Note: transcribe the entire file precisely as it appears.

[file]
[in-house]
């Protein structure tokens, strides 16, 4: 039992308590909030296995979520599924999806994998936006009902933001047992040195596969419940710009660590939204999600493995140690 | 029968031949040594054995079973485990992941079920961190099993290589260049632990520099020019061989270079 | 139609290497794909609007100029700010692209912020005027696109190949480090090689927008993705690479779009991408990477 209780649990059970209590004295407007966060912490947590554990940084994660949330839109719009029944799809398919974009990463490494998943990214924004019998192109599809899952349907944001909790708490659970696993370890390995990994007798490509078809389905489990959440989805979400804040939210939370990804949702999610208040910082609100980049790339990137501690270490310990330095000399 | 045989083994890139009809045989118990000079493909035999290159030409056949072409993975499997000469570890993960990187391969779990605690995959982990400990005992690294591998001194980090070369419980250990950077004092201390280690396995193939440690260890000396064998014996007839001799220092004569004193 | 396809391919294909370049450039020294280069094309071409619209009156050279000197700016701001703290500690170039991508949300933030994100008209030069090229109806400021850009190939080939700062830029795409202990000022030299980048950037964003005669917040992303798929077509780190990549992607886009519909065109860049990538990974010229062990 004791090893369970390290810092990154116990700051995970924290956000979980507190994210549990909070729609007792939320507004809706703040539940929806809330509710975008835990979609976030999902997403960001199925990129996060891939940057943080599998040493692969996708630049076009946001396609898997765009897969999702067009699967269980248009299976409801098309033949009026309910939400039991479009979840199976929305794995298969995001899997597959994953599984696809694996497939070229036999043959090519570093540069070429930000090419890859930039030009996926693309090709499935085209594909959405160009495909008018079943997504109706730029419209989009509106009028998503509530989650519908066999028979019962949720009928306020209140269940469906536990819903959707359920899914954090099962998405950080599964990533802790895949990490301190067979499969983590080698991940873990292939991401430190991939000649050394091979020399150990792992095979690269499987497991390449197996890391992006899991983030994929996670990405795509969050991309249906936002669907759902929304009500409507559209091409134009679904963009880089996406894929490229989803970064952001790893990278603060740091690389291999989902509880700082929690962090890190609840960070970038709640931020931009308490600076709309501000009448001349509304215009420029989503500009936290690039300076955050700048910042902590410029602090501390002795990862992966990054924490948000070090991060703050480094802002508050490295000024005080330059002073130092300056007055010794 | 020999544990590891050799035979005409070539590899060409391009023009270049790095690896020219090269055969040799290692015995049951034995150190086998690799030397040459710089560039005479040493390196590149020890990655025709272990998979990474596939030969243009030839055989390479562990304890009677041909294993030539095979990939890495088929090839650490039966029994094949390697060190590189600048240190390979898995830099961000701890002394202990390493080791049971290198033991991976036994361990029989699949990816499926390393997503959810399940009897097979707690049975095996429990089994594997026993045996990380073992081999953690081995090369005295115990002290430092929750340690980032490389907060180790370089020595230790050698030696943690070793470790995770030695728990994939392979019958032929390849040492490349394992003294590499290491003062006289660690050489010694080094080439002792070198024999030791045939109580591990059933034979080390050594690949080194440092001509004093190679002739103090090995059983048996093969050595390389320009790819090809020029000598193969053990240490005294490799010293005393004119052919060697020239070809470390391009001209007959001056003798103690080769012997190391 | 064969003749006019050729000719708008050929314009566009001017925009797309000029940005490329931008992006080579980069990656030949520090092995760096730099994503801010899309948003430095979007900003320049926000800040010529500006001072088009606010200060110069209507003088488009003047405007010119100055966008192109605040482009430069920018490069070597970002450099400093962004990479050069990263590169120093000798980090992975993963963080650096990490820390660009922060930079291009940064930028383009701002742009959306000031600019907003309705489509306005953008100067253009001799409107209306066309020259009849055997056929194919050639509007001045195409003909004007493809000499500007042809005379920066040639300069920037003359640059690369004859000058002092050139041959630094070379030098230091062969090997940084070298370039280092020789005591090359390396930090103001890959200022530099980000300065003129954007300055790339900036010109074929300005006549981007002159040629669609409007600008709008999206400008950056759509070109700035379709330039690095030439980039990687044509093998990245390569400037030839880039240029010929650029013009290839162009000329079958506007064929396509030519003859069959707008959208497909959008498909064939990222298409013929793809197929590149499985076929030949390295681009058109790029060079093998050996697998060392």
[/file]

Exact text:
[in-house]
């Protein structure tokens, strides 16, 4: 039992308590909030296995979520599924999806994998936006009902933001047992040195596969419940710009660590939204999600493995140690 | 029968031949040594054995079973485990992941079920961190099993290589260049632990520099020019061989270079 | 139609290497794909609007100029700010692209912020005027696109190949480090090689927008993705690479779009991408990477 209780649990059970209590004295407007966060912490947590554990940084994660949330839109719009029944799809398919974009990463490494998943990214924004019998192109599809899952349907944001909790708490659970696993370890390995990994007798490509078809389905489990959440989805979400804040939210939370990804949702999610208040910082609100980049790339990137501690270490310990330095000399 | 045989083994890139009809045989118990000079493909035999290159030409056949072409993975499997000469570890993960990187391969779990605690995959982990400990005992690294591998001194980090070369419980250990950077004092201390280690396995193939440690260890000396064998014996007839001799220092004569004193 | 396809391919294909370049450039020294280069094309071409619209009156050279000197700016701001703290500690170039991508949300933030994100008209030069090229109806400021850009190939080939700062830029795409202990000022030299980048950037964003005669917040992303798929077509780190990549992607886009519909065109860049990538990974010229062990 004791090893369970390290810092990154116990700051995970924290956000979980507190994210549990909070729609007792939320507004809706703040539940929806809330509710975008835990979609976030999902997403960001199925990129996060891939940057943080599998040493692969996708630049076009946001396609898997765009897969999702067009699967269980248009299976409801098309033949009026309910939400039991479009979840199976929305794995298969995001899997597959994953599984696809694996497939070229036999043959090519570093540069070429930000090419890859930039030009996926693309090709499935085209594909959405160009495909008018079943997504109706730029419209989009509106009028998503509530989650519908066999028979019962949720009928306020209140269940469906536990819903959707359920899914954090099962998405950080599964990533802790895949990490301190067979499969983590080698991940873990292939991401430190991939000649050394091979020399150990792992095979690269499987497991390449197996890391992006899991983030994929996670990405795509969050991309249906936002669907759902929304009500409507559209091409134009679904963009880089996406894929490229989803970064952001790893990278603060740091690389291999989902509880700082929690962090890190609840960070970038709640931020931009308490600076709309501000009448001349509304215009420029989503500009936290690039300076955050700048910042902590410029602090501390002795990862992966990054924490948000070090991060703050480094802002508050490295000024005080330059002073130092300056007055010794 | 020999544990590891050799035979005409070539590899060409391009023009270049790095690896020219090269055969040799290692015995049951034995150190086998690799030397040459710089560039005479040493390196590149020890990655025709272990998979990474596939030969243009030839055989390479562990304890009677041909294993030539095979990939890495088929090839650490039966029994094949390697060190590189600048240190390979898995830099961000701890002394202990390493080791049971290198033991991976036994361990029989699949990816499926390393997503959810399940009897097979707690049975095996429990089994594997026993045996990380073992081999953690081995090369005295115990002290430092929750340690980032490389907060180790370089020595230790050698030696943690070793470790995770030695728990994939392979019958032929390849040492490349394992003294590499290491003062006289660690050489010694080094080439002792070198024999030791045939109580591990059933034979080390050594690949080194440092001509004093190679002739103090090995059983048996093969050595390389320009790819090809020029000598193969053990240490005294490799010293005393004119052919060697020239070809470390391009001209007959001056003798103690080769012997190391 | 064969003749006019050729000719708008050929314009566009001017925009797309000029940005490329931008992006080579980069990656030949520090092995760096730099994503801010899309948003430095979007900003320049926000800040010529500006001072088009606010200060110069209507003088488009003047405007010119100055966008192109605040482009430069920018490069070597970002450099400093962004990479050069990263590169120093000798980090992975993963963080650096990490820390660009922060930079291009940064930028383009701002742009959306000031600019907003309705489509306005953008100067253009001799409107209306066309020259009849055997056929194919050639509007001045195409003909004007493809000499500007042809005379920066040639300069920037003359640059690369004859000058002092050139041959630094070379030098230091062969090997940084070298370039280092020789005591090359390396930090103001890959200022530099980000300065003129954007300055790339900036010109074929300005006549981007002159040629669609409007600008709008999206400008950056759509070109700035379709330039690095030439980039990687044509093998990245390569400037030839880039240029010929650029013009290839162009000329079958506007064929396509030519003859069959707008959208497909959008498909064939990222298409013929793809197929590149499985076929030949390295681009058109790029060079093998050996697998060392």